# So carelessly has the Bill been drawn, that by Section 12 not only is all property, real and personal, be longing to any benefice, but also all
belonging to any person holding such benefice, vested in the Commissioners under the Act, so that no incumbent would retain even a silver spoon.
The prospect of Spain is still full of uncertainty. Occasional outbreaks of popular violence, which are not suppressed without bloodshed, become more numerous and formidable.
The last mail from New Zealand has brought accounts which throw considerable light upon the state of the native popu. lation, and afford a better hope of their pacification than was generally entertained. Between two and three months ago, outbreaks of a very savage and bloody character took place on the East and West coast by the Hau-haus. An English settlement in Poverty Bay was attacked in the night by the chief impostor, Te Kooti, and a fearful number of Europeans and natives were massacred. Upon this, a small force of Europeans, together with twice the number of friendly natives, took the field; and Te Kooti occupied a strong pah on a rocky mountain about 800 feet high from its base. This position was stormed and taken ; very few escaped, with Te Kooti, who was severely wounded. This ferocious band of fanatics having been crushed, the east coast is regarded as secure, the European soldiers are transferred to the west coast, and the native auxiliaries have returned to their farms. But little apprehension is now entertained of any formidable aggression on the west coast.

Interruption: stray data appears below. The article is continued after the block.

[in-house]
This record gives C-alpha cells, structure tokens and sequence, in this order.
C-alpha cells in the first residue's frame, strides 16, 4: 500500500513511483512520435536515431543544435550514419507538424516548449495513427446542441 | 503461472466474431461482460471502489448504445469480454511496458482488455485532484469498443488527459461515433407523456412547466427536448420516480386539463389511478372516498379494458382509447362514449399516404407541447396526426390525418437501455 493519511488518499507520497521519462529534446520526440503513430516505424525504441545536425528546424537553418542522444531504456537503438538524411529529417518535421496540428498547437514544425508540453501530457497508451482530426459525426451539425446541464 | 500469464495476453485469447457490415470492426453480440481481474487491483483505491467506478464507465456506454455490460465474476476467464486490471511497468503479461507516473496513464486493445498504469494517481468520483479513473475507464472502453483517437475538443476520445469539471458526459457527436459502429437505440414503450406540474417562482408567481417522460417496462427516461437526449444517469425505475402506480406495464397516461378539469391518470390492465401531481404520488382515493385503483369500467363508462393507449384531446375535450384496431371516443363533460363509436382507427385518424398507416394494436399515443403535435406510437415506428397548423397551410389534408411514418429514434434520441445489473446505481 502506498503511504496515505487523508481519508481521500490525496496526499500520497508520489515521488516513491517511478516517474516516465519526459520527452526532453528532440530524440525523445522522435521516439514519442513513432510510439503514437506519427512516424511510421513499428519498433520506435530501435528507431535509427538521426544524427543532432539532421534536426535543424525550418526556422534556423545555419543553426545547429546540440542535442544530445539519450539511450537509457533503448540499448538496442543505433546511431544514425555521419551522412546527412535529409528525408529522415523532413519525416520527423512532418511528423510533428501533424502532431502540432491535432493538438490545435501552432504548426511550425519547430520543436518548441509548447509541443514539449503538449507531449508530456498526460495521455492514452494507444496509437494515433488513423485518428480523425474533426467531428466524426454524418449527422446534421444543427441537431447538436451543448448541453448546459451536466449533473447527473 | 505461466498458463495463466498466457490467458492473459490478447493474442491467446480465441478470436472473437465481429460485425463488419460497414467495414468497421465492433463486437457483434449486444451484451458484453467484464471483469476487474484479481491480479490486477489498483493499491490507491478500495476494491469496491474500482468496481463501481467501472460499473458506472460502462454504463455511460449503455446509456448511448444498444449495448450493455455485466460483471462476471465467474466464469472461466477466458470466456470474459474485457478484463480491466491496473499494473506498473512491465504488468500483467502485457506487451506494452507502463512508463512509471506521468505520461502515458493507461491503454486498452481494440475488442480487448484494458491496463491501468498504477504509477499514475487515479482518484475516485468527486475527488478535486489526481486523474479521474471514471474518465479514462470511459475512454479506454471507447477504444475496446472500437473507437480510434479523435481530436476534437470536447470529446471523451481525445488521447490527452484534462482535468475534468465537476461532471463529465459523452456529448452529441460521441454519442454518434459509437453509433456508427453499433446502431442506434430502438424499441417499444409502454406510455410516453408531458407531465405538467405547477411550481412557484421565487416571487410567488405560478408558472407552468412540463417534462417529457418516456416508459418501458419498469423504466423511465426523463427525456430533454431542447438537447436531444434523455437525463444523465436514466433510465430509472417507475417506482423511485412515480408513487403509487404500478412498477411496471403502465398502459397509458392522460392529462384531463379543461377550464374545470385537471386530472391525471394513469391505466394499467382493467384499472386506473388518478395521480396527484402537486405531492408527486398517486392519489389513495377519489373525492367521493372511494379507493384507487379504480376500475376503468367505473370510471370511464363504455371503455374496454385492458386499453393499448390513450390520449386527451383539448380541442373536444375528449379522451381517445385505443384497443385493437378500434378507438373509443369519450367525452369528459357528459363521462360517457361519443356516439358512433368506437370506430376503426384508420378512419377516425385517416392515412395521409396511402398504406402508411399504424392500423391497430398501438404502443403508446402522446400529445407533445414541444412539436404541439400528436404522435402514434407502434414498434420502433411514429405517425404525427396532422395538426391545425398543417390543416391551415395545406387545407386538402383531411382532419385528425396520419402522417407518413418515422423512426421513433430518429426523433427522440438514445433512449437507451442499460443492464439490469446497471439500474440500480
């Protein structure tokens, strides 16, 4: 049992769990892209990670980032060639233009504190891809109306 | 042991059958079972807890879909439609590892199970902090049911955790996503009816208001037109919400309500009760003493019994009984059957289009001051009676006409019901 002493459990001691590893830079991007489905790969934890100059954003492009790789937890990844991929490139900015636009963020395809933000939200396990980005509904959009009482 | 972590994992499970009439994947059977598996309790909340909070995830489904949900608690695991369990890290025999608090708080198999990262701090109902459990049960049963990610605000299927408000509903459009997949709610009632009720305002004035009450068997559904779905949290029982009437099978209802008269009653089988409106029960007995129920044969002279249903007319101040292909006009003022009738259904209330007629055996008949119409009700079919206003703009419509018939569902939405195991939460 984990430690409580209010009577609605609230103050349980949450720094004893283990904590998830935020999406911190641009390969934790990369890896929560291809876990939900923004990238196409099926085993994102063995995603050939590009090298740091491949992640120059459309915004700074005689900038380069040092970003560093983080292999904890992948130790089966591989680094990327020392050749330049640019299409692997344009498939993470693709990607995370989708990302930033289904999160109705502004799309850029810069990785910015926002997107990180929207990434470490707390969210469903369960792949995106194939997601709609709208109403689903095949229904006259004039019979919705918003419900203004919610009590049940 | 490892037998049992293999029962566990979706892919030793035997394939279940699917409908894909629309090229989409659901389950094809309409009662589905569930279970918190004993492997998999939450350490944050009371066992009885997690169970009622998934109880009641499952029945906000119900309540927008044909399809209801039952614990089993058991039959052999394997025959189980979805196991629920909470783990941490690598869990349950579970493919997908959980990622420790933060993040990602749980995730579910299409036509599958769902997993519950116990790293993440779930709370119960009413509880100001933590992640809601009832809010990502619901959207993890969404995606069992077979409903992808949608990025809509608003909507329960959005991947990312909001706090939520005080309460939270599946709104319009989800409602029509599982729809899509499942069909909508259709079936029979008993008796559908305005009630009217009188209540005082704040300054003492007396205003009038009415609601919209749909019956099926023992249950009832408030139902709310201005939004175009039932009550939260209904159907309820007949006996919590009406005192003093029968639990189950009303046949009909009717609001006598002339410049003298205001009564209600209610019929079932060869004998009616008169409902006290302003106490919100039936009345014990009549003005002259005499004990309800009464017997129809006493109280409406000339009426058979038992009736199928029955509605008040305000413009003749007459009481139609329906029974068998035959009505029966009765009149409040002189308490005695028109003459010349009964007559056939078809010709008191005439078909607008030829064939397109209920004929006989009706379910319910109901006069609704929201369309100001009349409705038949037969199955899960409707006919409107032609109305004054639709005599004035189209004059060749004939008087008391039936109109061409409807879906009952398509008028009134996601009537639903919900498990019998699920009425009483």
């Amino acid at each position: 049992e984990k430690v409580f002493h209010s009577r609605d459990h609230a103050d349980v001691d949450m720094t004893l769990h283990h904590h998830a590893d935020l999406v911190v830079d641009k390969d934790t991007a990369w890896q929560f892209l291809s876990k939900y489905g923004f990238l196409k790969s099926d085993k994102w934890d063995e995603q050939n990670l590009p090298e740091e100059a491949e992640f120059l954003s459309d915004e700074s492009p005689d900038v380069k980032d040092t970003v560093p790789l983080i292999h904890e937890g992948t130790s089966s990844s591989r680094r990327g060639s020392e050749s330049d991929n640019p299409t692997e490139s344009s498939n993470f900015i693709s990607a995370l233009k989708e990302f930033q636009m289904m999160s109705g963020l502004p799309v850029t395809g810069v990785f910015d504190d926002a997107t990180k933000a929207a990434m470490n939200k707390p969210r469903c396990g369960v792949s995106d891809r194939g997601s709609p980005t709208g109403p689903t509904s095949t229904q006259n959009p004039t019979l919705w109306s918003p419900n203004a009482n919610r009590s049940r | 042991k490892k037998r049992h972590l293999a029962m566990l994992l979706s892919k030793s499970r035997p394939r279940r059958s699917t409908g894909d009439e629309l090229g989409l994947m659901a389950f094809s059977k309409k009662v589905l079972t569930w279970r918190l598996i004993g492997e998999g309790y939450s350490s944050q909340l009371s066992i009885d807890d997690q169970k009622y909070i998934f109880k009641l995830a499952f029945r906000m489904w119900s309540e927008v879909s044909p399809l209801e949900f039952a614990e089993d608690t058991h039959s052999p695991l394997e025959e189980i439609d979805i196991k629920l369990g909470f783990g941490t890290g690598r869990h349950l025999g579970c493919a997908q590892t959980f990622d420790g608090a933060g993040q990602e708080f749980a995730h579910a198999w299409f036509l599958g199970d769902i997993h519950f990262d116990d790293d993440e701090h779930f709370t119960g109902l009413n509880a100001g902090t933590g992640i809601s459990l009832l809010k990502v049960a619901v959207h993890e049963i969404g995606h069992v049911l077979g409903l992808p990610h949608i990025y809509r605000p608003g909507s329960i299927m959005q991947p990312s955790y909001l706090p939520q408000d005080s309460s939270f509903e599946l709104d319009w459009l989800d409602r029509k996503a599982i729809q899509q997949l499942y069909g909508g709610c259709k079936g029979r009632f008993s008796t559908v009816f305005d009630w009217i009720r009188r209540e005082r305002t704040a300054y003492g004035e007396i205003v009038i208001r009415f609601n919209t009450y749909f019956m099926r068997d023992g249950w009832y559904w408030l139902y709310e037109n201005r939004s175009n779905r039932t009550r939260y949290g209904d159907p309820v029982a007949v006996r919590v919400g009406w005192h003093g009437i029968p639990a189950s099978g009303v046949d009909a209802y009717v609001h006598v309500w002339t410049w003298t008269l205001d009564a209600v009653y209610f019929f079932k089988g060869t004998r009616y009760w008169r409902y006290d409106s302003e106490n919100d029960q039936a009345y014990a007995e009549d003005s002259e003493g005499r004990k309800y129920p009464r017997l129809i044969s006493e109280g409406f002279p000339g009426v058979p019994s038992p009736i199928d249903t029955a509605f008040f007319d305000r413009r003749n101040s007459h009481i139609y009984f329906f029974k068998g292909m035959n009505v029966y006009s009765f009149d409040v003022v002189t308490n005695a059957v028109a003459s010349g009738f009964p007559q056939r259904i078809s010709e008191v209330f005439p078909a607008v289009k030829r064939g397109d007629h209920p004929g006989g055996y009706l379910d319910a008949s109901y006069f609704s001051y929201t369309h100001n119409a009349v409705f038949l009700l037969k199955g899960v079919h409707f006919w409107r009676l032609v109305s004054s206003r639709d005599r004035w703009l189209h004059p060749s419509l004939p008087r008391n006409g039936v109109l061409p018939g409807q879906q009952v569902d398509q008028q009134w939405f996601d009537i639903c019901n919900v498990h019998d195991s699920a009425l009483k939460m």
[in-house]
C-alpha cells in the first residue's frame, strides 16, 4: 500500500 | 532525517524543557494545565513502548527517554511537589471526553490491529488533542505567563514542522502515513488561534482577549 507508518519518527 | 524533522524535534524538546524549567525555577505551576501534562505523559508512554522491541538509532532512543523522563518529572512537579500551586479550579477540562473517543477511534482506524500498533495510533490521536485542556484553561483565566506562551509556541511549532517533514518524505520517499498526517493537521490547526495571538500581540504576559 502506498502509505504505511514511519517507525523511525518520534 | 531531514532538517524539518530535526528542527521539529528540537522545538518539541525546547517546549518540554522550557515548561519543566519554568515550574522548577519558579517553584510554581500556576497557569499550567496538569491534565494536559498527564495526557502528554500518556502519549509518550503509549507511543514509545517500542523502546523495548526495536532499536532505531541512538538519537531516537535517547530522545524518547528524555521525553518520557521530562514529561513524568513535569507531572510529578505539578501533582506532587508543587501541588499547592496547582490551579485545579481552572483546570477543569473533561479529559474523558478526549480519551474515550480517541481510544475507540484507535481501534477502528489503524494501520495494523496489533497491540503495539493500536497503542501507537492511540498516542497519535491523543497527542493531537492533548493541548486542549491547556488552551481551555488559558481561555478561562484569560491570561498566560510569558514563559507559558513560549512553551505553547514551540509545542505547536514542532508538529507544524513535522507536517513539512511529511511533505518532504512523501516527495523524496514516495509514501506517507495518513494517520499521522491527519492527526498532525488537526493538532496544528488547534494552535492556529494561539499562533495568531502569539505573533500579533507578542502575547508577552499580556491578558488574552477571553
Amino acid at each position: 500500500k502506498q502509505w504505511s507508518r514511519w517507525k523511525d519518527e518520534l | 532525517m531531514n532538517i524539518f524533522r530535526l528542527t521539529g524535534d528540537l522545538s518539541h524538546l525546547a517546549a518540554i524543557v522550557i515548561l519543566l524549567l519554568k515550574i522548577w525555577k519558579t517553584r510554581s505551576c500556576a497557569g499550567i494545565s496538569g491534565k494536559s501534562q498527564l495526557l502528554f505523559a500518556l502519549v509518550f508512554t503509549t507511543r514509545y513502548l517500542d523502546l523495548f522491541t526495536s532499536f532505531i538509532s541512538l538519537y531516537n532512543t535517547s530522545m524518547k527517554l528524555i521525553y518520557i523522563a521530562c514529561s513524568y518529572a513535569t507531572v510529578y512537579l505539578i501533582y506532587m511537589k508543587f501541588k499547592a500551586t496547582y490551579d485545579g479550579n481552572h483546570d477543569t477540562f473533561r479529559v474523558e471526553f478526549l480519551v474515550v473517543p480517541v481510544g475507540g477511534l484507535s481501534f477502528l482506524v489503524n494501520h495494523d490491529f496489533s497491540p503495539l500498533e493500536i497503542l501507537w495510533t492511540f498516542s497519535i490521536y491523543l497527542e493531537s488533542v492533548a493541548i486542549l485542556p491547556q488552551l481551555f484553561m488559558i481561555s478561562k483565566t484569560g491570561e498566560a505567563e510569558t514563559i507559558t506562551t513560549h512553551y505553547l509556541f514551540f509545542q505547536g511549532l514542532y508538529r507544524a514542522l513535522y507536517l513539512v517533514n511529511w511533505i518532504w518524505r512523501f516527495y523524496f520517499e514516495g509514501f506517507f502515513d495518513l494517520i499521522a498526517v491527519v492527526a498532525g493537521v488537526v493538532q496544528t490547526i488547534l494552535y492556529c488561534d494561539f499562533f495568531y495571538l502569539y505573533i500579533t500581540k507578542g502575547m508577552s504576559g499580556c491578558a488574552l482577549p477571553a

These events show that the insurgents are a very small body, and that the friendly natives ready to do battle with them far outnumber them, and that the fighting men on both sides form a very inconsiderable proportion of the whole native population. It is a fact, that during the whole course of the war, as it is called, the natives in arms against the Europeans never amounted, at any one time, to 800; more frequently they were only 500 against 10,000 British troops. The whole native population is between 70,000 and 80,000, and every male adult is a fighting man. Where have the 10,000 or 15,000 fighting men been during the war? We put this question to one of the Missionaries lately returned home of thirty years' experience. His reply was,-" The great majority of the natives have taken no part on either side, but have kept themselves quiet in the bush, cultivating their farms and keeping up their Christian ordinances; and when peace is restored between the two races, they will again frequent the settlements, and show themselves as a native Christian Church.”